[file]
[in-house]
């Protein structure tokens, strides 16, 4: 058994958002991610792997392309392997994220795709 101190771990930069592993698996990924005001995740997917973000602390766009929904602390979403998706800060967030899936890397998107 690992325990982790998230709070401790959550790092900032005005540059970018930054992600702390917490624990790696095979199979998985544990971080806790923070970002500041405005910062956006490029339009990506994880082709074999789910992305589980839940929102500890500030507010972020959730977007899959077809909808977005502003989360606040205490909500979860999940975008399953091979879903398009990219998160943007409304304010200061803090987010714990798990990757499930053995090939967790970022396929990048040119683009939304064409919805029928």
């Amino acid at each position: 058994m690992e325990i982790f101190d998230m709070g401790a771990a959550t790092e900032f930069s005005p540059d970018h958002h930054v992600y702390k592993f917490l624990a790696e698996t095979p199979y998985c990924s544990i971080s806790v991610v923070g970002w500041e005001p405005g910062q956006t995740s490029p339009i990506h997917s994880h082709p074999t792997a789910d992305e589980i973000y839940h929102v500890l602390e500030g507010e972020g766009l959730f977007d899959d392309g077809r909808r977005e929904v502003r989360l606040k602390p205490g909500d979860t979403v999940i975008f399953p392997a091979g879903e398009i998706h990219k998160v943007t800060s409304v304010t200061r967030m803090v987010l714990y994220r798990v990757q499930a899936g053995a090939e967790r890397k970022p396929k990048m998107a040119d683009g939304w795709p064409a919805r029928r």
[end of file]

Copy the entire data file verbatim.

[in-house]
């Protein structure tokens, strides 16, 4: 058994958002991610792997392309392997994220795709 101190771990930069592993698996990924005001995740997917973000602390766009929904602390979403998706800060967030899936890397998107 690992325990982790998230709070401790959550790092900032005005540059970018930054992600702390917490624990790696095979199979998985544990971080806790923070970002500041405005910062956006490029339009990506994880082709074999789910992305589980839940929102500890500030507010972020959730977007899959077809909808977005502003989360606040205490909500979860999940975008399953091979879903398009990219998160943007409304304010200061803090987010714990798990990757499930053995090939967790970022396929990048040119683009939304064409919805029928």
């Amino acid at each position: 058994m690992e325990i982790f101190d998230m709070g401790a771990a959550t790092e900032f930069s005005p540059d970018h958002h930054v992600y702390k592993f917490l624990a790696e698996t095979p199979y998985c990924s544990i971080s806790v991610v923070g970002w500041e005001p405005g910062q956006t995740s490029p339009i990506h997917s994880h082709p074999t792997a789910d992305e589980i973000y839940h929102v500890l602390e500030g507010e972020g766009l959730f977007d899959d392309g077809r909808r977005e929904v502003r989360l606040k602390p205490g909500d979860t979403v999940i975008f399953p392997a091979g879903e398009i998706h990219k998160v943007t800060s409304v304010t200061r967030m803090v987010l714990y994220r798990v990757q499930a899936g053995a090939e967790r890397k970022p396929k990048m998107a040119d683009g939304w795709p064409a919805r029928r």